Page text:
In 1967, Fisk University received a transformative gift of modern African art from the Harmon Foundation, a leading American organization devoted to the support and promotion of African and African American artists. This gift marked a two-decade period during which African artists became increasingly visible to American audiences in an era of significant social and political change across Africa, the United States, and the world.
The upheavals of World War II reinvigorated a commitment to Pan-Africanism as a cultural and political movement of racial solidarity among people from Africa and its diasporas. As independent African nations emerged from colonialism, artists developed new visual languages in response. Organizations and institutions like the Harmon Foundation, historically Black colleges and universities (HBCUs, including Fisk in Nashville), the Museum of Modern Art, and artist Merton D. Simpson’s New York gallery offered new opportunities for engagement with African modernisms. Their presentation of African artists encouraged American audiences to recognize their shared aesthetic and political concerns.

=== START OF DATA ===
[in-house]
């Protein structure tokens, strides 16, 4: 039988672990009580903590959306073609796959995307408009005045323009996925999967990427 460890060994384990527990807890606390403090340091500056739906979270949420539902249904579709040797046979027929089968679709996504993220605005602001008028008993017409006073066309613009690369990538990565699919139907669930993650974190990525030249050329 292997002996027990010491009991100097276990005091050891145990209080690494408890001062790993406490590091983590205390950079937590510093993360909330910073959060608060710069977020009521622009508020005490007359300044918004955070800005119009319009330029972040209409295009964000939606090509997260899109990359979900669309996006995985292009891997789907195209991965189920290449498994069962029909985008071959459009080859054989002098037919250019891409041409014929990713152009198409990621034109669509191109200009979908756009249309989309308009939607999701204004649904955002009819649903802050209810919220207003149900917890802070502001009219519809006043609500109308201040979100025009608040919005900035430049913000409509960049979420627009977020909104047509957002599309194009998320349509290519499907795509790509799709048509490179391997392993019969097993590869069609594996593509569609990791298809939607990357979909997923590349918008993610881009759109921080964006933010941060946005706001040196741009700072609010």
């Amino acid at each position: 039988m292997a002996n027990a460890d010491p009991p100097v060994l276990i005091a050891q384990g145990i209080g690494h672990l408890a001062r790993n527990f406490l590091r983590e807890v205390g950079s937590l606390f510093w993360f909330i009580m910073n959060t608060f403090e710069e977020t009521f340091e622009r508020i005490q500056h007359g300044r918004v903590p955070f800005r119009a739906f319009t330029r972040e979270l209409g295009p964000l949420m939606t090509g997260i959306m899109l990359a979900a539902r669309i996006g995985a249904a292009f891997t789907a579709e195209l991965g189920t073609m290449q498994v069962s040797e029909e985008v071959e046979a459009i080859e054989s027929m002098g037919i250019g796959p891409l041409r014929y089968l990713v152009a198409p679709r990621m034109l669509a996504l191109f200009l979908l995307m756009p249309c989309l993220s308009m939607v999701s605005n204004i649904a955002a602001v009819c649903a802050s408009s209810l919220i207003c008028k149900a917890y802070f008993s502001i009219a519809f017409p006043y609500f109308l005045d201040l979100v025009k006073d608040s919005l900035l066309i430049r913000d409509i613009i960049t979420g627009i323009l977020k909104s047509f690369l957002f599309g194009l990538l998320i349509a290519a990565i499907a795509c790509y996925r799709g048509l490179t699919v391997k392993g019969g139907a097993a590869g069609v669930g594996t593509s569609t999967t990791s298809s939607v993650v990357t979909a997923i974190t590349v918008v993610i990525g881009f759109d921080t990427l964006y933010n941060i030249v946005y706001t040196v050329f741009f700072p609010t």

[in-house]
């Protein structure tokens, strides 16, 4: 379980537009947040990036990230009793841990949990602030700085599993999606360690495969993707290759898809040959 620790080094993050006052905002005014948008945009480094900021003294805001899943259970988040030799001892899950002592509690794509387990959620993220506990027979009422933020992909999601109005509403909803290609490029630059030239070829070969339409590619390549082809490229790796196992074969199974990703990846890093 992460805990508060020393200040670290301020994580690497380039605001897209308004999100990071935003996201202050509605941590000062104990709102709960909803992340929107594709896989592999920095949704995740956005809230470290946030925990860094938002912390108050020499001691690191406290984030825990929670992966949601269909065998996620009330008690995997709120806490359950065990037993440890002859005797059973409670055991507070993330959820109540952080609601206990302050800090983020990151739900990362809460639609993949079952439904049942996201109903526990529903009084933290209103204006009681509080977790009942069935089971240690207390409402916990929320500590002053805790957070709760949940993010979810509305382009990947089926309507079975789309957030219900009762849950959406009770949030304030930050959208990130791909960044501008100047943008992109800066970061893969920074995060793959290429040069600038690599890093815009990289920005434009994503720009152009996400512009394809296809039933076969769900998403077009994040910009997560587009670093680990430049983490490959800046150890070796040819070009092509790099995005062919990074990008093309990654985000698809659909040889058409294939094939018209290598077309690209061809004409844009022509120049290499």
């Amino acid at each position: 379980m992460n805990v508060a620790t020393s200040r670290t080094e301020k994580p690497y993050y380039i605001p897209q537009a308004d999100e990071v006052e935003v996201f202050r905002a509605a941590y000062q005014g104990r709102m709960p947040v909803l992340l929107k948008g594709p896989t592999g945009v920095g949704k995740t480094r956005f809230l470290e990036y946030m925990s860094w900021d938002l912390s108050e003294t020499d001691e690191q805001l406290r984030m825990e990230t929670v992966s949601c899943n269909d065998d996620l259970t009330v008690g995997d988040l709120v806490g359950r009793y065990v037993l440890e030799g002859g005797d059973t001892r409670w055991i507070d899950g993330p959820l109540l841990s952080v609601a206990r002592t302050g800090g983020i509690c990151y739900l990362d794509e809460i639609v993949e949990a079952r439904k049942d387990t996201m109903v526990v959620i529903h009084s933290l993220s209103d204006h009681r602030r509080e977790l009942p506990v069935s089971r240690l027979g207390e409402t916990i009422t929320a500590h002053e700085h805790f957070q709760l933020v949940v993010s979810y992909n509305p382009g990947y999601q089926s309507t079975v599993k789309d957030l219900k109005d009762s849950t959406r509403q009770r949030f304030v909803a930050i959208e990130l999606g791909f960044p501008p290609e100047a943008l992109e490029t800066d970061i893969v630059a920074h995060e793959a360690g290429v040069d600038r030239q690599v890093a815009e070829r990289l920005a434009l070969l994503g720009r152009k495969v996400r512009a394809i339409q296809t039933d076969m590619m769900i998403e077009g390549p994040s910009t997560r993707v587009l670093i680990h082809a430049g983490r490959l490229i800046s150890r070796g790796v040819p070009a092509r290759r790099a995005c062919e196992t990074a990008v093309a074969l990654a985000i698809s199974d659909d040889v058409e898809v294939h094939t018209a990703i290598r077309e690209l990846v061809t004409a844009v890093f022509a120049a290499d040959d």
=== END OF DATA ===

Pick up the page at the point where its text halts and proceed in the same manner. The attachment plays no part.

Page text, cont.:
This dynamic era and the Harmon Foundation gift are the backbone of African Modernism in America, 1947-67. Featuring 50 African and African American artists, the exhibition is the first to examine the complex connections between modern African artists and American patrons, artists, and cultural organizations amid the interlocking histories of civil rights, decolonization, and the Cold War, revealing a robust network of transcontinental cultural exchange.